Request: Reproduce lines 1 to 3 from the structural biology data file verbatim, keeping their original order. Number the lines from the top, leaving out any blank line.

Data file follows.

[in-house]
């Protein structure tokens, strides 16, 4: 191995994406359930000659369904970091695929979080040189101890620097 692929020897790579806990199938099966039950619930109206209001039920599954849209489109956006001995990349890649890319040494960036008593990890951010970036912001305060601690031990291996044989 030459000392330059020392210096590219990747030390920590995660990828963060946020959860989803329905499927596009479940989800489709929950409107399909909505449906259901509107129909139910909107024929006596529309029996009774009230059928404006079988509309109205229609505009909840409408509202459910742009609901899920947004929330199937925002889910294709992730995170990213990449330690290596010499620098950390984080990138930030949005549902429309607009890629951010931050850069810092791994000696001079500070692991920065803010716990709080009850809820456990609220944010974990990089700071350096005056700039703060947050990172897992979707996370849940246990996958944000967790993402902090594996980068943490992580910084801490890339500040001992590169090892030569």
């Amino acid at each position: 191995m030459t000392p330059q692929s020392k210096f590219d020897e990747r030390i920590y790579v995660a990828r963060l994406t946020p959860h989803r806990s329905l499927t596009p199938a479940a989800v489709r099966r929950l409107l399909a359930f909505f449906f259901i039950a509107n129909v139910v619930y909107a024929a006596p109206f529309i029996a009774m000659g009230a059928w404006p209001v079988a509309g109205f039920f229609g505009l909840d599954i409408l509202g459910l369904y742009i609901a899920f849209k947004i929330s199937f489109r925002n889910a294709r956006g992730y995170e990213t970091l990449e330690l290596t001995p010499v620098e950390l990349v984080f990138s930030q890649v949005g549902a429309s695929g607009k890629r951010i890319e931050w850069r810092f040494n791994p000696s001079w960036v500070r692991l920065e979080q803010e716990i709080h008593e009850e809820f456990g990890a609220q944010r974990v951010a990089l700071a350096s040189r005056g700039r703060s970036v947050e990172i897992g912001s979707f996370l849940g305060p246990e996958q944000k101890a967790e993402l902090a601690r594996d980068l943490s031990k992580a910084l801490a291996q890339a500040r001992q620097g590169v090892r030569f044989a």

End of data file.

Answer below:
[in-house]
């Protein structure tokens, strides 16, 4: 191995994406359930000659369904970091695929979080040189101890620097 692929020897790579806990199938099966039950619930109206209001039920599954849209489109956006001995990349890649890319040494960036008593990890951010970036912001305060601690031990291996044989 030459000392330059020392210096590219990747030390920590995660990828963060946020959860989803329905499927596009479940989800489709929950409107399909909505449906259901509107129909139910909107024929006596529309029996009774009230059928404006079988509309109205229609505009909840409408509202459910742009609901899920947004929330199937925002889910294709992730995170990213990449330690290596010499620098950390984080990138930030949005549902429309607009890629951010931050850069810092791994000696001079500070692991920065803010716990709080009850809820456990609220944010974990990089700071350096005056700039703060947050990172897992979707996370849940246990996958944000967790993402902090594996980068943490992580910084801490890339500040001992590169090892030569």
């Amino acid at each position: 191995m030459t000392p330059q692929s020392k210096f590219d020897e990747r030390i920590y790579v995660a990828r963060l994406t946020p959860h989803r806990s329905l499927t596009p199938a479940a989800v489709r099966r929950l409107l399909a359930f909505f449906f259901i039950a509107n129909v139910v619930y909107a024929a006596p109206f529309i029996a009774m000659g009230a059928w404006p209001v079988a509309g109205f039920f229609g505009l909840d599954i409408l509202g459910l369904y742009i609901a899920f849209k947004i929330s199937f489109r925002n889910a294709r956006g992730y995170e990213t970091l990449e330690l290596t001995p010499v620098e950390l990349v984080f990138s930030q890649v949005g549902a429309s695929g607009k890629r951010i890319e931050w850069r810092f040494n791994p000696s001079w960036v500070r692991l920065e979080q803010e716990i709080h008593e009850e809820f456990g990890a609220q944010r974990v951010a990089l700071a350096s040189r005056g700039r703060s970036v947050e990172i897992g912001s979707f996370l849940g305060p246990e996958q944000k101890a967790e993402l902090a601690r594996d980068l943490s031990k992580a910084l801490a291996q890339a500040r001992q620097g590169v090892r030569f044989a």